What I Learned About Business, While On Vacation In Italy

I spent a month in Italy this winter. Working with businesses that are abroad during my career I was often in awe and wonder as to how they could literally shut down for holidays and not answer emails and take orders. It’s a foreign concept to us American business owners. In my travels, I discovered five things that you can adopt as a business owner that can contribute to your wellness.

© Boss Fight Co.

Closed means Closed. It doesn’t mean I’ll check my email, it doesn’t mean, I’ll return my voicemails, it means “We Are Closed”. Regardless if it’s the middle of the afternoon, or for a national holiday. Business owners in Italy give themselves permission to enjoy time off, recharge, and spend time with family and friends. Set your “out of office” message and give yourself permission to enjoy your vacation.

Stick to your Culture. In Rome I found that many of the restaurants in tourist areas that catered to those that needed menus in English, but I found if I wandered a few blocks away from the tourist areas, I stumbled across restaurants that had menus strictly in Italian and offered a more true cultural experience to those that ventured out. As a result my experience with those businesses that stuck to their culture, provided for a more authentic and memorable experience in Italy. Define the culture for your company and stick to the morals and values that comprise it.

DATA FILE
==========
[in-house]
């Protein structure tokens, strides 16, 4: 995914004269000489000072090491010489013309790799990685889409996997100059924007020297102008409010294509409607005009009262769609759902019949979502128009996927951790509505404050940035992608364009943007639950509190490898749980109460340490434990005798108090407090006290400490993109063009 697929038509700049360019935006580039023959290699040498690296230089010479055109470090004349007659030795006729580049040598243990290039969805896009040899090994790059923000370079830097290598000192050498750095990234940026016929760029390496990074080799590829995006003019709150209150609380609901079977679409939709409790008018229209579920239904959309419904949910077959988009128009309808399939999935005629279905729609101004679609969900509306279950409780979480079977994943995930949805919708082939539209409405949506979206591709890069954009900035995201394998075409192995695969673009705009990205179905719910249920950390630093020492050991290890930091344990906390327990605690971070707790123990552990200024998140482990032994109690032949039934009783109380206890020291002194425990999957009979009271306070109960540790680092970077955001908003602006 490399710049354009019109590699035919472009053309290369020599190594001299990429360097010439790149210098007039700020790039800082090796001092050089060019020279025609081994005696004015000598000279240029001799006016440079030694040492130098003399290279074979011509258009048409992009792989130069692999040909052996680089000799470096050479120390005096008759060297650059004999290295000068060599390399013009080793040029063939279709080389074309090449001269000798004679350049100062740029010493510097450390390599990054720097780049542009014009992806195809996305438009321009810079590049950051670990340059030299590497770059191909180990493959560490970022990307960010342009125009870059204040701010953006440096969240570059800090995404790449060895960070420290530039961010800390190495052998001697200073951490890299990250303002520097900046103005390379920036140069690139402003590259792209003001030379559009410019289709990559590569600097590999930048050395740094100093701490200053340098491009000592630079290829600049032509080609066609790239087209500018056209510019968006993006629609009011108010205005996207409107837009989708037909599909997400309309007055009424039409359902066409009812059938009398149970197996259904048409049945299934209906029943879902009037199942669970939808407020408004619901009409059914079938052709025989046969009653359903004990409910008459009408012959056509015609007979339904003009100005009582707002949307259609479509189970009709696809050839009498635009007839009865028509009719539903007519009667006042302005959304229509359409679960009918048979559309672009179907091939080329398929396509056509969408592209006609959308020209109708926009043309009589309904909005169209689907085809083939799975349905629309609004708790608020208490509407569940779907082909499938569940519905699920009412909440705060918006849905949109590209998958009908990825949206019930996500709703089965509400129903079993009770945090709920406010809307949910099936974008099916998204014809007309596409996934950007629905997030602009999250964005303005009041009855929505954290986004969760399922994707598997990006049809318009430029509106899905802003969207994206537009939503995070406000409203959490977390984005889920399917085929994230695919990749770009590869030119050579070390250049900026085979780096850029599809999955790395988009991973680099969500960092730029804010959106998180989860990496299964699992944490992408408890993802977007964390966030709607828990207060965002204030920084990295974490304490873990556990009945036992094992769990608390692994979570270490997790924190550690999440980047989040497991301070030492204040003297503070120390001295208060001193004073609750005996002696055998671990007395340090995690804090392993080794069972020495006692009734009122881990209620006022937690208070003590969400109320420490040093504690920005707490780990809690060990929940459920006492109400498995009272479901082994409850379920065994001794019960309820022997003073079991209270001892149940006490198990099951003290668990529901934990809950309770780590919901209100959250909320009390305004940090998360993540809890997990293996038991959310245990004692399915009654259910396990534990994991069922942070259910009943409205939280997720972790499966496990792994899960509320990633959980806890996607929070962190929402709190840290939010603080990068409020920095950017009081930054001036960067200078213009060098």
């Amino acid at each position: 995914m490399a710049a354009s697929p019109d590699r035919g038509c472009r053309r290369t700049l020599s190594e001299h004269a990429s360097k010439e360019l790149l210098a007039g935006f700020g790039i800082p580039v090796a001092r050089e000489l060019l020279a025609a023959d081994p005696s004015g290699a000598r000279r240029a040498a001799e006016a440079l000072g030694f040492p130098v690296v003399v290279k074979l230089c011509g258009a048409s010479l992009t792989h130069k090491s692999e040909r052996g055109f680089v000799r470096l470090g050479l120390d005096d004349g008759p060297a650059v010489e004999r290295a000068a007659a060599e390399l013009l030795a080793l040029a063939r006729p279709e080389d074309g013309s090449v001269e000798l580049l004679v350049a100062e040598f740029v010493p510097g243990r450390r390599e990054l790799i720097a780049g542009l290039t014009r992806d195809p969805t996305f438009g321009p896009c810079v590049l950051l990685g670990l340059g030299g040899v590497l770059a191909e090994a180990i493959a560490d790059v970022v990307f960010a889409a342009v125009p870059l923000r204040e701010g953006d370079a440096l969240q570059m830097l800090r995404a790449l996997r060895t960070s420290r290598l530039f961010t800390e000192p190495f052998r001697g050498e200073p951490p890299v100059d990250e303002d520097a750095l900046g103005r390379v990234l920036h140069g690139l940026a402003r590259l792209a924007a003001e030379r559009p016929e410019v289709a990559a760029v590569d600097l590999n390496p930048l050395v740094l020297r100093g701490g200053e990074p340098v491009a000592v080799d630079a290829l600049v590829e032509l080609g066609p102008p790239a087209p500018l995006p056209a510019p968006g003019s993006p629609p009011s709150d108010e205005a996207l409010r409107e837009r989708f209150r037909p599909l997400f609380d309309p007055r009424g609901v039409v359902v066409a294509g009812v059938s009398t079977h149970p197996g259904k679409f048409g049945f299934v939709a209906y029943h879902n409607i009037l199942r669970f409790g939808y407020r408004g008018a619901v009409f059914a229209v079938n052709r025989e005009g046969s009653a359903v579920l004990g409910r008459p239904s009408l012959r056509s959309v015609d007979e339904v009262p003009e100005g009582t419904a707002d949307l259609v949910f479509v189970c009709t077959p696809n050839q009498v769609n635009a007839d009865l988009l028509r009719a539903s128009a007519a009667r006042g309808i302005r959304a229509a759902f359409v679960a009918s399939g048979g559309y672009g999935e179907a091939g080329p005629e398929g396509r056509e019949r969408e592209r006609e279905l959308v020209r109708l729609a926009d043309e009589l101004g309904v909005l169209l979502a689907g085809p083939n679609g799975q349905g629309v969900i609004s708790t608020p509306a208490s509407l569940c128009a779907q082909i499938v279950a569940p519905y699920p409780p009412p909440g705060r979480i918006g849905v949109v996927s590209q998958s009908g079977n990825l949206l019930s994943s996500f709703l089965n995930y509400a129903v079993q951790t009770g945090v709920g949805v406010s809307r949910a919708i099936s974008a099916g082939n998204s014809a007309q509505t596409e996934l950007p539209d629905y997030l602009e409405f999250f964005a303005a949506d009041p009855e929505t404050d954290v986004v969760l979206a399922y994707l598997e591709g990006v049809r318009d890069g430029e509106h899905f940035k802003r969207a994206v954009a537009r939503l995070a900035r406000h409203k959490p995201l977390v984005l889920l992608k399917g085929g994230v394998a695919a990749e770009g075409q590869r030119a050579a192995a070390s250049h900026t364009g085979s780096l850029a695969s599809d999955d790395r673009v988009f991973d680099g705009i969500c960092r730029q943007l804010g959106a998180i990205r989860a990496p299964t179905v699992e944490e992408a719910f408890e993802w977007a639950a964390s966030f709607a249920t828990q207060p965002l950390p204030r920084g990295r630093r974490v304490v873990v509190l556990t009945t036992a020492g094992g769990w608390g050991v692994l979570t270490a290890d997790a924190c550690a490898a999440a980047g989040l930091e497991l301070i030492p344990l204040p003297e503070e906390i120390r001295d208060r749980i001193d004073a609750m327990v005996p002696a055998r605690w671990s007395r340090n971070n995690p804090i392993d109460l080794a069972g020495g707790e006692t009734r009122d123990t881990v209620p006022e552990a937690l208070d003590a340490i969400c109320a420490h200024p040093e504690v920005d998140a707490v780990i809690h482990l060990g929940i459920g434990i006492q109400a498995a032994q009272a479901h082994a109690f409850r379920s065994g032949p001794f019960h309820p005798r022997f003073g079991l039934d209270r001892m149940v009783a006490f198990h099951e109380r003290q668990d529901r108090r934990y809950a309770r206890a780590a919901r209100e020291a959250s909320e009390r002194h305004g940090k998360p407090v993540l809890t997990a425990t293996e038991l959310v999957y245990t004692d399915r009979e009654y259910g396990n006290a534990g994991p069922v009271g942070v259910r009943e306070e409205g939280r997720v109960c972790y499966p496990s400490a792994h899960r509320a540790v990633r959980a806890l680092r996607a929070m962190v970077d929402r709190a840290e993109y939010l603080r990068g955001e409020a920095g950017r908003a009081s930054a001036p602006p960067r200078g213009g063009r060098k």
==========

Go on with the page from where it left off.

Pistachio Gelato should not be green. Neither should Mint Chip. When canvassing Rome for Gelato, I learned that those shops that sourced natural ingredients, and made their Gelato on site, were the places that be your “go to” for your daily Gelato fix. Incorporating natural ingredients or components for your business and making things on site, can provide your customers with a better product, and gives you better quality control.

© Boss Fight Co.

Not all roads are meant for cars. Although Italians might beg to differ, there are truly some roads in this amazing country that are meant for slower travel, on foot. Cobblestone pathways that require balance, and full attention while navigating. It’s important to look at the things in your business that aren’t meant to be at full throttle, seek out the parts that are meant to be handled a little more delicately.

Give yourself permission to deviate. In Italy, wandering the alleyways of a large city or a small village can provide you with some amazingly delightful surprises. Coming across a tucked away jewelry store, or a hidden coffee bar contribute to having an amazing day. Give yourself permission as a business owner to wander and explore. Look at new options or ways to do things. Look at a project without having a structured plan.